The Kalam Cosmological Argument Part 1: The Structure of the Argument

There are a number of arguments for the “existence of God.” One class of arguments are known as the “Cosmological arguments” which argue from the universe itself that God must exist. There are actually a number of these “Cosmological arguments,” though this is sometimes discussed in the singular (ie some authors will speak of the Cosmological argument, while all cosmological arguments share certain common elements, they are distinct, and some authors will use more than one. Thomas Aquinas had three distinct versions, for example in a famous “Five ways of knowing” a medieval apologetic that existed primarily for something called today “theological prolegomena”).

I consider several Cosmological arguments to be both “valid and sound,” (logic speak for I find them to be useful, and accurate). One cannot treat the various cosmological arguments in a single article, and even within the cosmological arguments from cause, minor changes really change the nature of the argument.

The Kalam Cosmological argument has become a central discussion in William Lane Craig’s various books and debates. This is not my favorite cosmological argument, but it is one of the simplest, and so the first one I will attempt to discuss here. The argument can be stated this way:

1. All things which have a beginning, have a cause.

  1. The Universe had a beginning.
  2. Therefore the Universe had a cause.
  1. All things which have a beginning have a cause

This premise is generally assumed, based on our observations. Our experience though, provides no exceptions to the principle. This is sometimes treated as saying, “Everything has a cause” but this would actually not be true – what is the cause of the existence of abstractions, such as the number 3, for example? As Christians we may assume abstractions have beginnings, but this cannot be demonstrated, so it does not play a role in this argument.

  1. The Universe had a beginning.

This second point can be demonstrated in at least two ways:

  1. It is impossible to have an infinite regression of causes


Since the days of David Hume, the general assumption by most atheists is that there is no first cause but that every cause had one that came before it, and thus matter and energy are eternal. This concept is known as an “infinite regression of causes,” which is impossible. In the case of an infinite regression of causes, that would mean an infinite number of “event states,” (or moments in time, or to the physicist “Planc units”) must have happened before the present, but if that were the true, there could be no “present” we could not have reached this point in time yet (as it is impossible to count to infinity).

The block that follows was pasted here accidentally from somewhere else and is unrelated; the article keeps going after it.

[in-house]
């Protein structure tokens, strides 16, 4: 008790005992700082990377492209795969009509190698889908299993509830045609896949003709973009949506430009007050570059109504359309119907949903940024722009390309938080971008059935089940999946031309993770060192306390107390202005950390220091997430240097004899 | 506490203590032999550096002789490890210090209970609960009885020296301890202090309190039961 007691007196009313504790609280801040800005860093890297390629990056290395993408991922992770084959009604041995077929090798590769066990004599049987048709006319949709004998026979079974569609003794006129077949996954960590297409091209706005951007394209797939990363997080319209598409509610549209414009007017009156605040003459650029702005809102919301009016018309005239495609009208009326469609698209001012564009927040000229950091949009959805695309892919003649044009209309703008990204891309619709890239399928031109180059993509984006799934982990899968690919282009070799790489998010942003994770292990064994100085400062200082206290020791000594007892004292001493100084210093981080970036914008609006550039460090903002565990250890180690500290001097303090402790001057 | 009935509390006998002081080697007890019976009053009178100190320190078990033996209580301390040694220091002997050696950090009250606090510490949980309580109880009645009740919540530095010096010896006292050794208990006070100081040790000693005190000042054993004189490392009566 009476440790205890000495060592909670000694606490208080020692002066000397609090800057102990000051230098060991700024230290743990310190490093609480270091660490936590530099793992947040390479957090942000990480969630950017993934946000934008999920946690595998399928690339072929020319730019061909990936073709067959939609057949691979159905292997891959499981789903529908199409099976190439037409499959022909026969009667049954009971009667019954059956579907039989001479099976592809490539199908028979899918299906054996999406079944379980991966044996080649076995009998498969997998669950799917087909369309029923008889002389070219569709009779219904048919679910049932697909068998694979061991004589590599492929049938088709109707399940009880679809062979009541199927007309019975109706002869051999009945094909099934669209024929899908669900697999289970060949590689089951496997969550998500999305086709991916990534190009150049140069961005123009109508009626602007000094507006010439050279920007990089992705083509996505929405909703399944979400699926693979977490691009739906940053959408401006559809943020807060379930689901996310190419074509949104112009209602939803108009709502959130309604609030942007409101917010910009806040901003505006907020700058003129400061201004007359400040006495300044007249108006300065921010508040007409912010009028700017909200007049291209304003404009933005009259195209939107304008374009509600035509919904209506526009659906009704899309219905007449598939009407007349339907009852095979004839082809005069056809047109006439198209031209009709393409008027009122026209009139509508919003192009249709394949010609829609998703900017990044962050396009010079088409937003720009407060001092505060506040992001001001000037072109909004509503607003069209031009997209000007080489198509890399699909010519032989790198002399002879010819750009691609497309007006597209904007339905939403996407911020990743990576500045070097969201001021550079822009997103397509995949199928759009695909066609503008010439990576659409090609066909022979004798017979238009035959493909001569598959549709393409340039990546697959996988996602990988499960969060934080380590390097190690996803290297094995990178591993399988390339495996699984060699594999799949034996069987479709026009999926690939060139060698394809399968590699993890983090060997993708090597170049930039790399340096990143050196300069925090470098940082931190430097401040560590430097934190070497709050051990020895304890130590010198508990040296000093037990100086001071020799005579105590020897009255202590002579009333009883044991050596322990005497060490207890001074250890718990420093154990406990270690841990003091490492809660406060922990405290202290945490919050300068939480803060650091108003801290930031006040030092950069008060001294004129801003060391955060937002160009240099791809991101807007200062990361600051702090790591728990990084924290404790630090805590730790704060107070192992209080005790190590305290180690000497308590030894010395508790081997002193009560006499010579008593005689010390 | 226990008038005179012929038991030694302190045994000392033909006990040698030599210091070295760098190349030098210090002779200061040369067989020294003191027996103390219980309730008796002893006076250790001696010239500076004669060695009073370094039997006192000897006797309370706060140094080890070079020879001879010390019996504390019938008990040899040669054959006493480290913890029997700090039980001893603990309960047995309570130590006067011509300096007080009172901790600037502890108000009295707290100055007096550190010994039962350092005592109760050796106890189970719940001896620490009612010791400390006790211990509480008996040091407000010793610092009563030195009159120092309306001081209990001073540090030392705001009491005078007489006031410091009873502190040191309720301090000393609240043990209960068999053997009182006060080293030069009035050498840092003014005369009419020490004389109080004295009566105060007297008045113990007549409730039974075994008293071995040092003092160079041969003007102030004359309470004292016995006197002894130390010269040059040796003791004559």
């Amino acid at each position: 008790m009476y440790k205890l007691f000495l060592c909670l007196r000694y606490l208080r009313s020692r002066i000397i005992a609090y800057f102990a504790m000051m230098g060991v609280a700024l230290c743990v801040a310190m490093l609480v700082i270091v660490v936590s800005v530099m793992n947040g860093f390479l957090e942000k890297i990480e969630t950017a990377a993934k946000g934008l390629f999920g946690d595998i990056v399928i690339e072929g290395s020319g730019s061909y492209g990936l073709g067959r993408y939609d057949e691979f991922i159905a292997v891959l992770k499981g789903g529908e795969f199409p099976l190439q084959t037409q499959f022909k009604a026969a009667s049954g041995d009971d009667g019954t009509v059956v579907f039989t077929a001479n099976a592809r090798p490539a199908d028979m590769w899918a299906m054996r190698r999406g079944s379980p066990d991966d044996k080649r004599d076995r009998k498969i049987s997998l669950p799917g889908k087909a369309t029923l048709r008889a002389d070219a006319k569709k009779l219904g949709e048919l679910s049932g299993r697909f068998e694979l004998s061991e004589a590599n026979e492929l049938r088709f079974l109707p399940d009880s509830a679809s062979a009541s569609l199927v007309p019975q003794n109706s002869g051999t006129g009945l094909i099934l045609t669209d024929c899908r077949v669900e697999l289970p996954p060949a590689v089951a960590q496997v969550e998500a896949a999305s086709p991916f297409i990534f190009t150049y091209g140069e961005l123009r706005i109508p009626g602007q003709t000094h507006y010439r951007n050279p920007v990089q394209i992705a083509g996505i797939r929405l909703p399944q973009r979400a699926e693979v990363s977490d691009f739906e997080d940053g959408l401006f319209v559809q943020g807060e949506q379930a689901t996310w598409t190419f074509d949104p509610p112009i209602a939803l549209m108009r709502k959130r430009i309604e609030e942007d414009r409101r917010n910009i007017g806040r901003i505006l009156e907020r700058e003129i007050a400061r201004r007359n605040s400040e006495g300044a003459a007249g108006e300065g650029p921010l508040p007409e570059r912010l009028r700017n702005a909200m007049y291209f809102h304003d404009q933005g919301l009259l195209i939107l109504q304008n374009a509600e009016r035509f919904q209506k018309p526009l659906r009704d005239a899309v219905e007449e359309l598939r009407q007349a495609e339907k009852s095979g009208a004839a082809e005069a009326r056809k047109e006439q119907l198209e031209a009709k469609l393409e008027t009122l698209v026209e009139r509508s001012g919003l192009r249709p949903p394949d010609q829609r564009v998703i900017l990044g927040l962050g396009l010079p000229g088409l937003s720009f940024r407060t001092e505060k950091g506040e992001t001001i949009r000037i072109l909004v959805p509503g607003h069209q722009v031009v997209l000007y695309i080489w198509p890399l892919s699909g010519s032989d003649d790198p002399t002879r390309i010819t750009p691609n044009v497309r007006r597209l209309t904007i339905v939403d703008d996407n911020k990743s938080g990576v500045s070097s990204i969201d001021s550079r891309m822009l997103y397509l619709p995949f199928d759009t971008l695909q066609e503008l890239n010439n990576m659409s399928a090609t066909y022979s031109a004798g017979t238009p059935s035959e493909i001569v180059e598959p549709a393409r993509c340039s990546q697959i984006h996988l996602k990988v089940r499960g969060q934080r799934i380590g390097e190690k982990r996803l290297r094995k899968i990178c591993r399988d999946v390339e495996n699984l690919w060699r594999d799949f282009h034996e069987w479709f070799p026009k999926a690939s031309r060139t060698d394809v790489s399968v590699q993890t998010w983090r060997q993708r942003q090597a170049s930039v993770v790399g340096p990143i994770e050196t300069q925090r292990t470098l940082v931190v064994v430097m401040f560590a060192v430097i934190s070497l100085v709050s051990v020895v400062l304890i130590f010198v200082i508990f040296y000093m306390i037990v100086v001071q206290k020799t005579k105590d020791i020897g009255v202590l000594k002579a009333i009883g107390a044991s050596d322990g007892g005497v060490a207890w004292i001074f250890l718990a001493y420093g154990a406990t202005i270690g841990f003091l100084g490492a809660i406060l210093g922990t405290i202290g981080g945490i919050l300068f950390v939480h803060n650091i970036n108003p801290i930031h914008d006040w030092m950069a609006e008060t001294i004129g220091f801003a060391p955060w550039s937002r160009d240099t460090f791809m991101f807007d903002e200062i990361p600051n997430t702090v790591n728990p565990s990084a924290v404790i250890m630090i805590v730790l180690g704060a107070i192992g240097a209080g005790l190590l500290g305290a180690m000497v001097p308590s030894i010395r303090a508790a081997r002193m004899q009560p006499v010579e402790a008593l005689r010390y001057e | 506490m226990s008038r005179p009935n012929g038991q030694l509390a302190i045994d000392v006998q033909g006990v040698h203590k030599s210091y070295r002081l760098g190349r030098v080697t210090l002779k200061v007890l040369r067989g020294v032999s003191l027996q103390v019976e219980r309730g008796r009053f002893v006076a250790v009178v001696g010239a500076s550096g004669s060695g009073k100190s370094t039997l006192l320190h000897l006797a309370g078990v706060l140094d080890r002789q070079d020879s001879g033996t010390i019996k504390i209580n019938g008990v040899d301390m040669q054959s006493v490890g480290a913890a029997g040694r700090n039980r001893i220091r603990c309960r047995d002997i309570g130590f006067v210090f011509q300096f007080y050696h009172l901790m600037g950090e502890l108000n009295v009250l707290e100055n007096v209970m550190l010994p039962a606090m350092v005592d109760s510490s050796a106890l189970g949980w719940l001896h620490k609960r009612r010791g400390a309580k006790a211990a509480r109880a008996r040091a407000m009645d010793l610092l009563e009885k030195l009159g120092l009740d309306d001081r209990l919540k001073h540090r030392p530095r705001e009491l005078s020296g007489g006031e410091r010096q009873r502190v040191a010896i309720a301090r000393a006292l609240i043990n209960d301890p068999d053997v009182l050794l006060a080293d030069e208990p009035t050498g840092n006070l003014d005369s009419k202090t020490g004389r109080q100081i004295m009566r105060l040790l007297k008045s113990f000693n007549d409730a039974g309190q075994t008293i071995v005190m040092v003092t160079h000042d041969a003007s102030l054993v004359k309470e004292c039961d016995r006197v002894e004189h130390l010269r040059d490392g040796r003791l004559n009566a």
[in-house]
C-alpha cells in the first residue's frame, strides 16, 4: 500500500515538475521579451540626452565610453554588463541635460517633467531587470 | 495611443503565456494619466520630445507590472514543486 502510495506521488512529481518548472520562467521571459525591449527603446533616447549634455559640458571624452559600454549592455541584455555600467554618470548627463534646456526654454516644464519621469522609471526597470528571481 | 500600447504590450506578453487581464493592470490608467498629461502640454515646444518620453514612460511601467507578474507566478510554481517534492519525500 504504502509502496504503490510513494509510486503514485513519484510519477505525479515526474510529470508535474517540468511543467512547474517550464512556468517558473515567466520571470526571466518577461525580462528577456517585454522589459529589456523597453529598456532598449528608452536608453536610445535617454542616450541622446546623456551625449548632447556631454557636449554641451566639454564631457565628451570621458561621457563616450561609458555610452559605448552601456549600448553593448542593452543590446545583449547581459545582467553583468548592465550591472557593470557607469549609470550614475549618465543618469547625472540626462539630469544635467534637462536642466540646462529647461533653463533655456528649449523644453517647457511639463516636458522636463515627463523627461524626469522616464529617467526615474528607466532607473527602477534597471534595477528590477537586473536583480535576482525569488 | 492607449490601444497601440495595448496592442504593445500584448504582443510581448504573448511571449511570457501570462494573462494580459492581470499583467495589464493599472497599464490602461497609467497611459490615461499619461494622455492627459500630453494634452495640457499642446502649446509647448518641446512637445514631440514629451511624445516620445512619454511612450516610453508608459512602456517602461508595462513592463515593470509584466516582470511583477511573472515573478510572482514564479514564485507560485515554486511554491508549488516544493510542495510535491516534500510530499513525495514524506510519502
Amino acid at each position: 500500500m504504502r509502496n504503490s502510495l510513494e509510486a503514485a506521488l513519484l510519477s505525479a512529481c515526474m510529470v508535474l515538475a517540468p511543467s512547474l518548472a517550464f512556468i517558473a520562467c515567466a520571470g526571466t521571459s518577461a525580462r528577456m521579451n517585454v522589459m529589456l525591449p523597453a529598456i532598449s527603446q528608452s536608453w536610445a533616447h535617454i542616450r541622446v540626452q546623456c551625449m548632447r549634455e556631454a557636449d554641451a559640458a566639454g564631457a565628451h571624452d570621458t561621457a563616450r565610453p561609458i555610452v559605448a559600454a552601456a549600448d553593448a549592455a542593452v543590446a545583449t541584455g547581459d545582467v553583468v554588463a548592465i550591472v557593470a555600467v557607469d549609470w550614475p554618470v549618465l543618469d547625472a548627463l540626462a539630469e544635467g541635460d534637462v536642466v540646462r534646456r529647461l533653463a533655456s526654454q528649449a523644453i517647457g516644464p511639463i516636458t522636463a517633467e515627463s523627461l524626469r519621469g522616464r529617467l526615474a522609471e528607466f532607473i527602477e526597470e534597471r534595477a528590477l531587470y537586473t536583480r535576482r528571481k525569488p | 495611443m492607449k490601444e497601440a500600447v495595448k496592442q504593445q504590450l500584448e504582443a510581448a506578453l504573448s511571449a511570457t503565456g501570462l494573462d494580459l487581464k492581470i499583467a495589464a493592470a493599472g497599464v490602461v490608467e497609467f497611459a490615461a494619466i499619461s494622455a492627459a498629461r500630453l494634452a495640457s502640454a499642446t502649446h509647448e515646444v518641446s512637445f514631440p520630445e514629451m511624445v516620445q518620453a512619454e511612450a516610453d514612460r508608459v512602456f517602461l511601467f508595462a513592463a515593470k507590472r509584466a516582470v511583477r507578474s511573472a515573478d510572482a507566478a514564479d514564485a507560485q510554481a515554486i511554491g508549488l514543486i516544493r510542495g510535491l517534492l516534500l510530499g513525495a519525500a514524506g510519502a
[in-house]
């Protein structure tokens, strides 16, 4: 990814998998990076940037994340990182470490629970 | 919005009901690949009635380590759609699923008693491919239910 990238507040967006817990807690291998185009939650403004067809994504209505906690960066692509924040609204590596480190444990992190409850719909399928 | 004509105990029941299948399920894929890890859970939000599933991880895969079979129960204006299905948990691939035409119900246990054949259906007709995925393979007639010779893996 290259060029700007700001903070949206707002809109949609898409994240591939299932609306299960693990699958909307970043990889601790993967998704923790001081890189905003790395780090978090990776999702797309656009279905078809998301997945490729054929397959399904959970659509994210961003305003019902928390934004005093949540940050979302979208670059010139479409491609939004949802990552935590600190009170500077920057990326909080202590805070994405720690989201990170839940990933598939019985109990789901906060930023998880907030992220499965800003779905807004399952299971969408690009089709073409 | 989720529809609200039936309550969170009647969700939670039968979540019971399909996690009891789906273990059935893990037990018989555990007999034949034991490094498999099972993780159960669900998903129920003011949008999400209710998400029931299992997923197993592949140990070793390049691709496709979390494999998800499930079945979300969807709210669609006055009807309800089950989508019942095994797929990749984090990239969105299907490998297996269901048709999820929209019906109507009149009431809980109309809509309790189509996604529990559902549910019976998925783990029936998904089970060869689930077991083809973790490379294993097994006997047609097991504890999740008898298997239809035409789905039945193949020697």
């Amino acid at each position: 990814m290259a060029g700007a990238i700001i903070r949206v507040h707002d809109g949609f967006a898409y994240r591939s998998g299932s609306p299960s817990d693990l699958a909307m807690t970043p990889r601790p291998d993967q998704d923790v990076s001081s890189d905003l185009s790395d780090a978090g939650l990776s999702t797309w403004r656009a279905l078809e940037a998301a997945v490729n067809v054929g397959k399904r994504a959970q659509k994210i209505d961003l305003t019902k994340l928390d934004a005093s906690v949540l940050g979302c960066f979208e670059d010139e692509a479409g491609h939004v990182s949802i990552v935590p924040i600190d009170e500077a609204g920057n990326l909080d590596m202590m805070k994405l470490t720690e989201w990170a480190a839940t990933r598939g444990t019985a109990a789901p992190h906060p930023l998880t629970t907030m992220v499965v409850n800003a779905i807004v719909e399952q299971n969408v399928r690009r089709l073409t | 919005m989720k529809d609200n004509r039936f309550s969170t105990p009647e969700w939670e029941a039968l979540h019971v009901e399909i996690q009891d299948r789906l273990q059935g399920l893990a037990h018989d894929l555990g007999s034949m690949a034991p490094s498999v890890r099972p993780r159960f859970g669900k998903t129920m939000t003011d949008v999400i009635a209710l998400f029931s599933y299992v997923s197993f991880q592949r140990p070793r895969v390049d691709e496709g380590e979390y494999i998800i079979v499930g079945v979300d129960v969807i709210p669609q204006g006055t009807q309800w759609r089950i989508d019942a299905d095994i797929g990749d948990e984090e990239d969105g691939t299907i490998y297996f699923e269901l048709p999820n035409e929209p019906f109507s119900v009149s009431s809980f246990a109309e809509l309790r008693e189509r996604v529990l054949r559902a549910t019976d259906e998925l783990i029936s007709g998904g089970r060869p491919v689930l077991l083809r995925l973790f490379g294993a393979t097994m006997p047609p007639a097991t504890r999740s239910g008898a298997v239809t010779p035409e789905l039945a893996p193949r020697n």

In some cases, some atheists will appeal to mathematical constructs, such as infinite set theory. But this is actually a weak answer that sounds more intelligent than it actually is. Not all mathematical concepts necessarily reflect the real world, after all, imaginary numbers may be useful for solving some problems, but we would never suggest that there can be the Square root of negative 1 event states before the present either, since the number cannot exist in the real world.


  1. The Red Doppler shift indicates that the universe had a beginning.


Currently, even those who do not accept creationism the universe admit that the universe had a beginning. The basis for the “Big Bang Theory” is known as the Red Doppler shift, and it indicates that the universe is expanding. If the universe is expanding (or to put it another way, it is growing). If the universe is growing, that growth must have had a point of beginning – it can only have been so small in the first place. Though I am a young earth Creationists, even if I conceded the possibility of the Big Bang, this would then be a beginning. There have been a number of challenges to the Big Bang theory (many of which appear to be metaphysically motivated, as even one of the theorists involved in these theories has admitted), but there is currently no viable theory that would demonstrate how the universe could be self-sustaining, without a beginning.

  1. All things which have a beginning have a cause

This conclusion flows logically from the first premise. As matter, time and space are all elements of the universe we inhabit, we can infer that the universe is caused, but not by actions that fit our current understanding.

I will leave the evaluation of what this means until next time, but this is the “structure” of the Kalam Cosmological argument.

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